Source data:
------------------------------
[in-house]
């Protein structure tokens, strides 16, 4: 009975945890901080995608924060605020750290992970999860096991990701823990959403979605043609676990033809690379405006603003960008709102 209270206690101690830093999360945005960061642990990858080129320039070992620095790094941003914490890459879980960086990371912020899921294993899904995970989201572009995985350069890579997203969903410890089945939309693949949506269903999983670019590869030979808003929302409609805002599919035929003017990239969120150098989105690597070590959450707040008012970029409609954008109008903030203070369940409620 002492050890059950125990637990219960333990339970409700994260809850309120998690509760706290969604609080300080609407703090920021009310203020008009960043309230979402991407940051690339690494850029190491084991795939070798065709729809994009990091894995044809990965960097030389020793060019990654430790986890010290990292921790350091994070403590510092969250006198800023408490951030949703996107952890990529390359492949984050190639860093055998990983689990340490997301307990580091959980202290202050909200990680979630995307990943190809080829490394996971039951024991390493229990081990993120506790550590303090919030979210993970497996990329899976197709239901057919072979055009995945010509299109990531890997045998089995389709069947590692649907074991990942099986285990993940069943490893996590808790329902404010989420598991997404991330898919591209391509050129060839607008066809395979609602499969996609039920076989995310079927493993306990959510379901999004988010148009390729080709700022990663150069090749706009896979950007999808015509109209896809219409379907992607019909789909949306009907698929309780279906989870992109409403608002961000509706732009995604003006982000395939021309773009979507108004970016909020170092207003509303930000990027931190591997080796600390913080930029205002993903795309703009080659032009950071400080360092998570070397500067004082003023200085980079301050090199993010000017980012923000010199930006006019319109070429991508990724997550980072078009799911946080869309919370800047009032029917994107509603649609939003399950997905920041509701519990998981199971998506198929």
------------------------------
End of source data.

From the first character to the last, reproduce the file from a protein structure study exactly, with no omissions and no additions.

[in-house]
């Protein structure tokens, strides 16, 4: 009975945890901080995608924060605020750290992970999860096991990701823990959403979605043609676990033809690379405006603003960008709102 209270206690101690830093999360945005960061642990990858080129320039070992620095790094941003914490890459879980960086990371912020899921294993899904995970989201572009995985350069890579997203969903410890089945939309693949949506269903999983670019590869030979808003929302409609805002599919035929003017990239969120150098989105690597070590959450707040008012970029409609954008109008903030203070369940409620 002492050890059950125990637990219960333990339970409700994260809850309120998690509760706290969604609080300080609407703090920021009310203020008009960043309230979402991407940051690339690494850029190491084991795939070798065709729809994009990091894995044809990965960097030389020793060019990654430790986890010290990292921790350091994070403590510092969250006198800023408490951030949703996107952890990529390359492949984050190639860093055998990983689990340490997301307990580091959980202290202050909200990680979630995307990943190809080829490394996971039951024991390493229990081990993120506790550590303090919030979210993970497996990329899976197709239901057919072979055009995945010509299109990531890997045998089995389709069947590692649907074991990942099986285990993940069943490893996590808790329902404010989420598991997404991330898919591209391509050129060839607008066809395979609602499969996609039920076989995310079927493993306990959510379901999004988010148009390729080709700022990663150069090749706009896979950007999808015509109209896809219409379907992607019909789909949306009907698929309780279906989870992109409403608002961000509706732009995604003006982000395939021309773009979507108004970016909020170092207003509303930000990027931190591997080796600390913080930029205002993903795309703009080659032009950071400080360092998570070397500067004082003023200085980079301050090199993010000017980012923000010199930006006019319109070429991508990724997550980072078009799911946080869309919370800047009032029917994107509603649609939003399950997905920041509701519990998981199971998506198929």